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Pen Quotes (20 quotes)

But as Geographers use to place Seas upon that place of the Globe which they know not: so chronologers, who are near of kin to them, use to blot out ages past, which they know not. They drown those Countries which they know not: These with cruel pen kill the times they heard not of, and deny which they know not.
Prae-Adamitae (1655), trans. Men Before Adam (1656), 164, published anonymously.
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Clarity is the sovereign politeness imposed on the one who wields a pen.
From the original French: “La clarté est la souveraine politesse imposée à qui manie une plume,” in 'La Nidification de Scarabée Sacré', Revue des questions scientifiques (Jul 1896), 10 (new series), 14.
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During his Zurich stay the woman doctor, Paulette Brubacher, asked the whereabouts of his [Einstein's] laboratory. With a smile he took a fountain pen out of his breast pocket and said: 'here'.
C. Seelig, Albert Einstein: A Documentary Biography (1956), 154.
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Everything material which is the subject of knowledge has number, order, or position; and these are her first outlines for a sketch of the universe. If our feeble hands cannot follow out the details, still her part has been drawn with an unerring pen, and her work cannot be gainsaid. So wide is the range of mathematical sciences, so indefinitely may it extend beyond our actual powers of manipulation that at some moments we are inclined to fall down with even more than reverence before her majestic presence. But so strictly limited are her promises and powers, about so much that we might wish to know does she offer no information whatever, that at other moments we are fain to call her results but a vain thing, and to reject them as a stone where we had asked for bread. If one aspect of the subject encourages our hopes, so does the other tend to chasten our desires, and he is perhaps the wisest, and in the long run the happiest, among his fellows, who has learned not only this science, but also the larger lesson which it directly teaches, namely, to temper our aspirations to that which is possible, to moderate our desires to that which is attainable, to restrict our hopes to that of which accomplishment, if not immediately practicable, is at least distinctly within the range of conception.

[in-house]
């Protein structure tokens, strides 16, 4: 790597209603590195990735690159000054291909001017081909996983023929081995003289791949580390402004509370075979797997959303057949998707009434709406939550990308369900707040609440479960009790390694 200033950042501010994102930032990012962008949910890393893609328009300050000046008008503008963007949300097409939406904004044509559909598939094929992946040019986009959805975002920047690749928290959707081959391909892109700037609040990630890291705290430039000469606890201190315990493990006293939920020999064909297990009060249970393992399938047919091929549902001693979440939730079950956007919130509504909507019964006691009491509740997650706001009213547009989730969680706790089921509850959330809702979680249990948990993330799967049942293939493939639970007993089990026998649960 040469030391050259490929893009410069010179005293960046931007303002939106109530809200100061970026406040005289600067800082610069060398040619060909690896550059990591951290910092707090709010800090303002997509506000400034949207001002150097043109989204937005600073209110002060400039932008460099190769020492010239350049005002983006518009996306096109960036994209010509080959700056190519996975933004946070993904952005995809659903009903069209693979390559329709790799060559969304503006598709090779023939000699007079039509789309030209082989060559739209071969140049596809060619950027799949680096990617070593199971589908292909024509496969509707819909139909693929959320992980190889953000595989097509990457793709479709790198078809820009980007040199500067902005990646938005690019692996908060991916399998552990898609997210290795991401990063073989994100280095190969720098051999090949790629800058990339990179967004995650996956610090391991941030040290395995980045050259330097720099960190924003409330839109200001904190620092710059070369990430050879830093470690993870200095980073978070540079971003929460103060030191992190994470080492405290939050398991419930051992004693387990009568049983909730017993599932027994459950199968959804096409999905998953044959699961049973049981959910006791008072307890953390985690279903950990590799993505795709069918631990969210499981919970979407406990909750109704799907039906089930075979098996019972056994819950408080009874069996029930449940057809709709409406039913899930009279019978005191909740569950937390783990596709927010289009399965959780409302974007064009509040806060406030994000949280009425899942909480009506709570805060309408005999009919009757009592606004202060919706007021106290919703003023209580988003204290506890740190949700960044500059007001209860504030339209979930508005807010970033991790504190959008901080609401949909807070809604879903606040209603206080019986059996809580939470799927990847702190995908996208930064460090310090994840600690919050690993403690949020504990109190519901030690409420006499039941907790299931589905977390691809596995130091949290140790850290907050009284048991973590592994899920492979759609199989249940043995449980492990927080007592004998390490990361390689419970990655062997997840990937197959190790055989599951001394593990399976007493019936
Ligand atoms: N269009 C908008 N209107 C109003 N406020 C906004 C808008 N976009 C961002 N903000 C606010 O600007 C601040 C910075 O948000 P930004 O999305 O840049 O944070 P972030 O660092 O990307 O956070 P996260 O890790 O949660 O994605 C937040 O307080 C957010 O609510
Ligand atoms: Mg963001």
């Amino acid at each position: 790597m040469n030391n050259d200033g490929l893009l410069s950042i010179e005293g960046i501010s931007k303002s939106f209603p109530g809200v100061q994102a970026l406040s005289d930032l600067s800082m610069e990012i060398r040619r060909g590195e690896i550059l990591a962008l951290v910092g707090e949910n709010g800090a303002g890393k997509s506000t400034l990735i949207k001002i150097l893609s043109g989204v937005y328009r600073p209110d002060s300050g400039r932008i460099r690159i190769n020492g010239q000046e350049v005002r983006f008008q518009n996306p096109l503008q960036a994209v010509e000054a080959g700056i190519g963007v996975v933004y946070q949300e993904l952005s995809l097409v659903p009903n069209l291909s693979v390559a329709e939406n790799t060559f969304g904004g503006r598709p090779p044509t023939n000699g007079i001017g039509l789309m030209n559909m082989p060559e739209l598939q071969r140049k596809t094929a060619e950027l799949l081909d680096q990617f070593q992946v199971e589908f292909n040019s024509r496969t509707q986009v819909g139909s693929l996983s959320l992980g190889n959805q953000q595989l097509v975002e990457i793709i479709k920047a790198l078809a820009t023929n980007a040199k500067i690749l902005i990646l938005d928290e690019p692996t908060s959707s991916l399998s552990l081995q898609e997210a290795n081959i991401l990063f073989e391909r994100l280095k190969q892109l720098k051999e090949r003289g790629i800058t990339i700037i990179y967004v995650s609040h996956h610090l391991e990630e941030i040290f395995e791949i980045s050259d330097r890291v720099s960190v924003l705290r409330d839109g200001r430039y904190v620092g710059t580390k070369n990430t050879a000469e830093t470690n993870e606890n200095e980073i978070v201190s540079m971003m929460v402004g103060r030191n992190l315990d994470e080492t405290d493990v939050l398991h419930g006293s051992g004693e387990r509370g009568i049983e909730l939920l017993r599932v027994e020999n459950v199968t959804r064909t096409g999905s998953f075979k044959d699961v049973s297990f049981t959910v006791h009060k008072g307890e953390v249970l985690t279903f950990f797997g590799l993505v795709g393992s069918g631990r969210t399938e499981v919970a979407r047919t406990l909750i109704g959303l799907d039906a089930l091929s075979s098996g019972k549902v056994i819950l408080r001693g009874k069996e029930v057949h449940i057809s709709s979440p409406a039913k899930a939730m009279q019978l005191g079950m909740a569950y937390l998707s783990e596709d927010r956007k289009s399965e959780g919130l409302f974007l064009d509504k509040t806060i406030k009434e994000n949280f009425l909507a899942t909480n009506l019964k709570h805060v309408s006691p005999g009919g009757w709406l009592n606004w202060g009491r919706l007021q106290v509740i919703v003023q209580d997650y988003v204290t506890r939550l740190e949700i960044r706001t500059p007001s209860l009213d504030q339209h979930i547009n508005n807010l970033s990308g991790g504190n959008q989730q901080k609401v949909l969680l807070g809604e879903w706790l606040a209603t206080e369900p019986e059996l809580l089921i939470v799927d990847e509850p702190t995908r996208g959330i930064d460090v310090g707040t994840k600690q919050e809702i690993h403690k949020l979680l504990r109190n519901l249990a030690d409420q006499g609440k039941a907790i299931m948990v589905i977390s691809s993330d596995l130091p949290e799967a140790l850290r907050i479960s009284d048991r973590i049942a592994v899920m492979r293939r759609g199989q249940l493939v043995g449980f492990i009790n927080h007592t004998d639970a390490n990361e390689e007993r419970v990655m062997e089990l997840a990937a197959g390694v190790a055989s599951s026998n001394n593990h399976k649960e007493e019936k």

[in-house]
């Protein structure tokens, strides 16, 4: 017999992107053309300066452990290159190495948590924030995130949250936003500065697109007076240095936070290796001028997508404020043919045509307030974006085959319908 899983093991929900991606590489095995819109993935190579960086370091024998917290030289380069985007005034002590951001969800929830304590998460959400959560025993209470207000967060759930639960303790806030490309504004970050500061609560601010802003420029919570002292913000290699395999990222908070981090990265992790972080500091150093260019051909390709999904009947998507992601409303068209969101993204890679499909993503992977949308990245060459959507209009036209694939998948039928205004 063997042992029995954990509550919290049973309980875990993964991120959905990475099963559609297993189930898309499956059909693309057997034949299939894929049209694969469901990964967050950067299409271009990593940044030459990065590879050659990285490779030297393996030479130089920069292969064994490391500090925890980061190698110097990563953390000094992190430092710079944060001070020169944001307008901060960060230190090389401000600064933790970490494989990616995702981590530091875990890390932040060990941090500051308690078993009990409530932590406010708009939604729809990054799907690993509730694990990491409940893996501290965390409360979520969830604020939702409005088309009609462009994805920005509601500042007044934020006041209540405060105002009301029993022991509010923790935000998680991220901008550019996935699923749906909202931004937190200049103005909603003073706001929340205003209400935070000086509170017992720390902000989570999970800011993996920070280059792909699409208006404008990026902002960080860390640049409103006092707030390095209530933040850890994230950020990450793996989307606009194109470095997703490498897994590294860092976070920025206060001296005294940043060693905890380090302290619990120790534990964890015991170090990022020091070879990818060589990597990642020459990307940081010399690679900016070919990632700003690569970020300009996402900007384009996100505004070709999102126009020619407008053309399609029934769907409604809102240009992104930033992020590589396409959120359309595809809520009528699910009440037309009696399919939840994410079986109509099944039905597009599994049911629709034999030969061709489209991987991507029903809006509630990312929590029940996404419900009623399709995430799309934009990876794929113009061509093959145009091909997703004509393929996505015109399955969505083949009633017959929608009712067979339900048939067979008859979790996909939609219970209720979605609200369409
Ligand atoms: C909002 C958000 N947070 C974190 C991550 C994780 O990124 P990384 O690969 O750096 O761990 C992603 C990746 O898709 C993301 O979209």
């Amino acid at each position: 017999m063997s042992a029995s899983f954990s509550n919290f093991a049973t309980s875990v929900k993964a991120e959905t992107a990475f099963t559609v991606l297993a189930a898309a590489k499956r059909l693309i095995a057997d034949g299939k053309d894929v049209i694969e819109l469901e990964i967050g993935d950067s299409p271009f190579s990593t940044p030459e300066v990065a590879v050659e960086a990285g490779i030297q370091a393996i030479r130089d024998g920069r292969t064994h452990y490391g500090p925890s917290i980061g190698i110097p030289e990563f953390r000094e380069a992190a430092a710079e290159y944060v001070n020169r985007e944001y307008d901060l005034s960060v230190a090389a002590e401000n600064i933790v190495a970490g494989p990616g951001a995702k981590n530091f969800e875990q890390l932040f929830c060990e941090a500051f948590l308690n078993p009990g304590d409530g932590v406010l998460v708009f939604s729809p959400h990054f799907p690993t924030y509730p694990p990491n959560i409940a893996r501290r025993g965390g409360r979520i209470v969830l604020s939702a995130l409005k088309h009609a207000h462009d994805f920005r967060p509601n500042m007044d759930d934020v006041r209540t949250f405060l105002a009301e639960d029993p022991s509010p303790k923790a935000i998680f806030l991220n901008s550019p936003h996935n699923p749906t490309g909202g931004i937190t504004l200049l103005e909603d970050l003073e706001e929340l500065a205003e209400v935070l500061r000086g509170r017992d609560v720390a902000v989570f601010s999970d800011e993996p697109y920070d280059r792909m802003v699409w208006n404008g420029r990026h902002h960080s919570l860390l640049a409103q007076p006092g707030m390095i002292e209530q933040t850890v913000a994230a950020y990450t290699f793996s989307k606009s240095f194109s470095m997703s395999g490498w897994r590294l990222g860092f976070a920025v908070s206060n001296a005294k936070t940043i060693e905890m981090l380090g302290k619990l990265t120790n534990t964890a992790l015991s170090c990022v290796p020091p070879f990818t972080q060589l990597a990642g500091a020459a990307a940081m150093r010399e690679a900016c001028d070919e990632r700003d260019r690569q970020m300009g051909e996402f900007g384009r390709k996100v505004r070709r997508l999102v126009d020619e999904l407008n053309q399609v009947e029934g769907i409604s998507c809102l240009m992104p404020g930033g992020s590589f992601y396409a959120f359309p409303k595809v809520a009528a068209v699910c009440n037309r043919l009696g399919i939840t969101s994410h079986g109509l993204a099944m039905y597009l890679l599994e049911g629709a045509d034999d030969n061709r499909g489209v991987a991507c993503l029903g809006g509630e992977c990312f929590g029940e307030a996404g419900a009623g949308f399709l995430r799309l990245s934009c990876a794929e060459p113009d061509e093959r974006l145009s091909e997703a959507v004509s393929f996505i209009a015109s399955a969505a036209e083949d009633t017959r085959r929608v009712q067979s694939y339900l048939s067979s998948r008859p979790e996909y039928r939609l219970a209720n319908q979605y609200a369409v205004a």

From Presidential Address (Aug 1878) to the British Association, Dublin, published in the Report of the 48th Meeting of the British Association for the Advancement of Science (1878), 31.
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I resolved to obtain from myself [through automatic writing] what we were trying to obtain from them, namely a monologue spoken as rapidly as possible without any intervention on the part of the critical faculties, a monologue consequently unencumbered by the slightest inhibition and which was, as closely as possible akin to spoken thought. It had seemed to me, and still does … that the speed of thought does not necessarily defy language, nor even the fast-moving pen.
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I take it that a monograph of this sort belongs to the ephemera literature of science. The studied care which is warranted in the treatment of the more slowly moving branches of science would be out of place here. Rather with the pen of a journalist we must attempt to record a momentary phase of current thought, which may at any instant change with kaleidoscopic abruptness.
Valence and the Structure of Atoms and Molecules (1923), Preface.
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I took a good clear piece of Cork and with a Pen-knife sharpen'd as keen as a Razor, I cut a piece of it off, and thereby left the surface of it exceeding smooth, then examining it very diligently with a Microscope, me thought I could perceive it to appear a little porous; but I could not so plainly distinguish them, as to be sure that they were pores, much less what Figure they were of: But judging from the lightness and yielding quality of the Cork, that certainly the texture could not be so curious, but that possibly, if I could use some further diligence, I might find it to be discernable with a Microscope, I with the same sharp Penknife, cut off from the former smooth surface an exceeding thin piece of it with a deep plano-convex Glass, I could exceedingly plainly perceive it to be all perforated and porous, much like a Honey-comb, but that the pores of it were not regular; yet it was not unlike a Honey-comb in these particulars.